DAY 4 (June 26):

We spent the morning on the phone and by email making the final decision to proceed with the family camping trip. That location would place everyone 100 miles west of the wildfire. Our home is evacuated, everyone is accounted for and there is essentially nothing we can do about the disaster. I packed up my camp and headed west into the central Rockies to our spot where there is no phone service. As I arrive at the mouth of the river canyon, at 3:00 pm I send a final email that I am at our spot and will communicate to everyone on Wednesday morning.

What I did not know was that the weather has changed and that this is the afternoon and evening the firestorm will pour into our nearest neighborhood to the north. That 32,000 more people will be ordered to evacuate and that over $110,000,000 of personal property will be destroyed while I am relaxing and setting up our rendezvous camp spot.

I would later learn that our area was evacuated and that Mary had returned home to get a few more items to find our street filled with neighbors filling up car and trailers with possessions. She spent a lot of time talking to our neighbors answering simple questions about what to take with them and witnessing their panicked actions and confused conversations. Ryan along with his son would come to our home and water our roof and my new greenhouse until they had to leave. Our neighbor’s son would be among the brave firefighters that Tuesday evening fighting fire with temperatures of homes above 1,000 degrees and watching houses leap into flames from the intense heat and dodging exploding backyard barbeque propane tanks flying like missiles through the night sky.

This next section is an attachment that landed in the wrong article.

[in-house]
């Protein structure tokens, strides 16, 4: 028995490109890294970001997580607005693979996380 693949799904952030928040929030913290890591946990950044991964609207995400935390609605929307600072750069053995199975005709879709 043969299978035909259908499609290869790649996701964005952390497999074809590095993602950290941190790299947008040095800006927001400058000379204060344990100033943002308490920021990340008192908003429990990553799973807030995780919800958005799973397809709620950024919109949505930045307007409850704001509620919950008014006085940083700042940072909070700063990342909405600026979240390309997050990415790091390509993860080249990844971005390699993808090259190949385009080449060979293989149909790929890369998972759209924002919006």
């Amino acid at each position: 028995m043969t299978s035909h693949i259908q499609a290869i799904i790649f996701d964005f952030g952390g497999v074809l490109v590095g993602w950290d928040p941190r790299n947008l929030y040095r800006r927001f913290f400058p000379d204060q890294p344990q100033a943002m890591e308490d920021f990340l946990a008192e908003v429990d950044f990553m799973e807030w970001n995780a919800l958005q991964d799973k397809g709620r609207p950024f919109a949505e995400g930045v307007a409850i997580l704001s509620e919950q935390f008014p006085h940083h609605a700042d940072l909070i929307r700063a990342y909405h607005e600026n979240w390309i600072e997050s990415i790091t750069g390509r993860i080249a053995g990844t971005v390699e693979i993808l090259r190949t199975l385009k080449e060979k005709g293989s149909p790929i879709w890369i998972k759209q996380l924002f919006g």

How our plan worked:

  1.  If everyone knows what to do you can maintain a civil sense of internal peace.
  2.  I was no longer the leader, each person knew what they needed to do.
  3.  Even if I was ignorant of the latest news our group plan was working.

DAY 5 (June 27):

I got up at dawn and rode my mountain bike down the pass to an opening in the trees where I could get phone reception. Just as I stopped, a hotshot fire team drove up and I asked the young men in the vehicle of any recent news regarding the Waldo Canyon fire.

In shock over their report, I spent the next 2 hours on the phone with family and reading the news to learn of the destruction and the events of that fateful day. With my phone battery spent, I just sat there on the side of that forest mountain road and prayed for all those who had lost so much, the firefighters valiant efforts and to thank God for keeping my family safe.

I spent the rest of the day reflecting on the past week’s events and in preparation for the arrival of the rest of gang on Thursday. I thanked God that the winds had changed this morning and were not blowing south, otherwise our home would not be standing. The firestorm would have reached our home in less than an hour before I was even aware that circumstances had changed.

How our plan worked:

  1.  We did not have a plan without the resources of a group.
    1.  Being a maverick does not work and never will.
    2.  My wife did not go to a ‘shelter’ but to one of our alternate rendezvous.
    3.  Ryan, our son-in-law, probably saved the new greenhouse from falling hot ashes.
    4.  Numerous members of our plan took care of my wife and kept me abreast of her safety and condition while we were separated during this event.
    5.  Carroll, my foster-daughter, kept us informed of breaking news from the police while glued to her scanner.

Final Thoughts: